OUR OPINION: Mississippi State deepens role in UN food research

Mississippi State University enhanced its already-high profile as an agricultural research institution this week in formalizing its links to the United Nations’ Food and Agriculture Organization, a key food production and sustainability agency with worldwide ties.

Mississippi State’s executive leadership, headed by President Mark Keenum, traveled to Rome this week for meetings of the FAO and signed an extension and expansion of previous agreements related to MSU’s role.

The documents formalized this week describe the university’s role as “ … a memorandum of understanding that expands the 2010 foundation for collaborations focusing most immediately on aquatic animal health, disease prevention and emergency diagnostics, and FAO recognition of MSU as a Center for Knowledge for Aquatic Health.”

Keenum is a former under secretary of agriculture for international trade and experienced in working with the international agriculture sector.

The memorandum of understanding, a university news release explained, “makes MSU a member of the Global Aquaculture Advancement Partnership and will engage MSU’s existing facilities and expertise in aquatic animal disease diagnostics and management to expand the work of FAO’s Emergency Prevention System (EMPRES). It is a component of FAO’s Food Chain Crisis Management Framework to prevent food chain emergencies, and to promote effective containment and management of the most serious epidemic pests and diseases and food safety threats through international cooperation.”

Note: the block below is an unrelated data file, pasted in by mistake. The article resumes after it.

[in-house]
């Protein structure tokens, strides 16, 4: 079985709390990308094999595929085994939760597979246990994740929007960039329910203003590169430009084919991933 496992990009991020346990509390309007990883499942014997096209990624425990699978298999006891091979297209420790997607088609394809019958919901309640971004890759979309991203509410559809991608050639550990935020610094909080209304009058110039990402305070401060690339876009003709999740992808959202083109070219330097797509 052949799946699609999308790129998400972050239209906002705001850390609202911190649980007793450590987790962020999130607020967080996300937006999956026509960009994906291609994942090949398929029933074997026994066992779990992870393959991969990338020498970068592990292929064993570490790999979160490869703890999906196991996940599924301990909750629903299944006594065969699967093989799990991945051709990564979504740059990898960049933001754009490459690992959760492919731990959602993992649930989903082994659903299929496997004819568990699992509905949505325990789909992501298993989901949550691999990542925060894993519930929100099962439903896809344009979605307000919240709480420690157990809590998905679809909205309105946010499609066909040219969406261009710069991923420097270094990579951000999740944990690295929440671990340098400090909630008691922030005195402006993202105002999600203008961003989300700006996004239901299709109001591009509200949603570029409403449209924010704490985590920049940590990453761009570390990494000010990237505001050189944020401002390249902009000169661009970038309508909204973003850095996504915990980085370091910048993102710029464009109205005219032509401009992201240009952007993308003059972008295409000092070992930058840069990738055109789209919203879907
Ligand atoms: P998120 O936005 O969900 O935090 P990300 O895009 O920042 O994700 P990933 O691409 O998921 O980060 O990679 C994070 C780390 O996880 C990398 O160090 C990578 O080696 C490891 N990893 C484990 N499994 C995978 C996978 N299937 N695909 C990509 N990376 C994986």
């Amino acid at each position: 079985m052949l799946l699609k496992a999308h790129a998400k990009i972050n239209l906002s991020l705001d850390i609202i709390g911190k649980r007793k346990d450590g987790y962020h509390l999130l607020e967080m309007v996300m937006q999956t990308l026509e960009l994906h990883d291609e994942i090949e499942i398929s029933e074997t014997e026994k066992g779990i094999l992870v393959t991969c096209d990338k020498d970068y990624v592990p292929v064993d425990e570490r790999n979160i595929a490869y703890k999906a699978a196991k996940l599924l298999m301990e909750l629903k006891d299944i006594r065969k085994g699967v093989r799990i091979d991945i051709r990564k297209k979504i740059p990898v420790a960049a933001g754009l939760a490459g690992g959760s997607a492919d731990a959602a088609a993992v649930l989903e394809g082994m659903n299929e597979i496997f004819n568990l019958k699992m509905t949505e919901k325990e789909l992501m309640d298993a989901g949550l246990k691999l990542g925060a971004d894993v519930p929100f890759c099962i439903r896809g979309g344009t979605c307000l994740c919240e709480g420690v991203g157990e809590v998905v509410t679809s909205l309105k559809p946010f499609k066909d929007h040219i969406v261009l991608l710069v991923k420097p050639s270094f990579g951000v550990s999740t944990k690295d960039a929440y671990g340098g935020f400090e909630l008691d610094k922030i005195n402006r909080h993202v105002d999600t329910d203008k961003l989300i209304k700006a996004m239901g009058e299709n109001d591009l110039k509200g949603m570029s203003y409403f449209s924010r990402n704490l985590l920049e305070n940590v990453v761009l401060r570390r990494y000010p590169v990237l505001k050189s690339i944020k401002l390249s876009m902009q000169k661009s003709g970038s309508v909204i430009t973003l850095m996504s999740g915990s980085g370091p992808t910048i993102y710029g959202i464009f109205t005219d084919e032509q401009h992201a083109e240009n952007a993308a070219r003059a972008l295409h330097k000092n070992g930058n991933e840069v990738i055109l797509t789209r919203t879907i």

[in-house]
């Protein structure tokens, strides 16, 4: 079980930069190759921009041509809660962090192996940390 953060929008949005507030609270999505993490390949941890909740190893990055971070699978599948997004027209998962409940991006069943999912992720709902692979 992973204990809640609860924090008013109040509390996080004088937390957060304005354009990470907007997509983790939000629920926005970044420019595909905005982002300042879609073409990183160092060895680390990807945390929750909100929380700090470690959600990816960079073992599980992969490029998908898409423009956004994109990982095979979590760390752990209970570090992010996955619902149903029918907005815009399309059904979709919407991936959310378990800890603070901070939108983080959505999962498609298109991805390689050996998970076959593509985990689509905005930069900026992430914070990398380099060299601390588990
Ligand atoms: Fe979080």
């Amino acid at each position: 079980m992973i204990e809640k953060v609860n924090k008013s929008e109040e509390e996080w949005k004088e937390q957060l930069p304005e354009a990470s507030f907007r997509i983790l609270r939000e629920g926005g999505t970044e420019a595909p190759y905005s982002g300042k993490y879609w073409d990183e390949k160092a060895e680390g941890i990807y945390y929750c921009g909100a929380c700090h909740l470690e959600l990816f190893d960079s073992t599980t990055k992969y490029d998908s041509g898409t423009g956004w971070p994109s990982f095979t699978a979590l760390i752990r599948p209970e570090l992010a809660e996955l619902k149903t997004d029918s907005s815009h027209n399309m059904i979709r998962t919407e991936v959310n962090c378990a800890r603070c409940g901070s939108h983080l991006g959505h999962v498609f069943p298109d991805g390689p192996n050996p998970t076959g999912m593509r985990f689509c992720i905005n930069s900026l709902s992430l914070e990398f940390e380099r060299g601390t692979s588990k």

In plainer language, MSU operates in high cotton in agricultural research, and in many places MSU’s research presence is all that people know about Mississippi.

Mississippi State’s standing among its research peers is one of Mississippi’s strongest international economic assets. People in other nations who are well-fed have a better chance of prospering and their countries a better opportunity to engage in international trade that is mutually beneficial to their needs and, on occasion, Mississippi.

MSU involvement with FAO links it to the World Food Program and its efforts to eradicate extreme poverty and hunger, reduce child mortality, ensure environmental sustainability, and enhance development activities, a collaboration that includes MSU research to develop a nutritional food source based on cashews.

Mississippi State’s high-visibility presence in Mississippi is just a tip of a deep and complex network of alliances, collaboratives, partnerships and participation in places and through groups too numerous to cite. Its intellectual capacity is one of our state’s major exports to create mutual benefit and prosperity.

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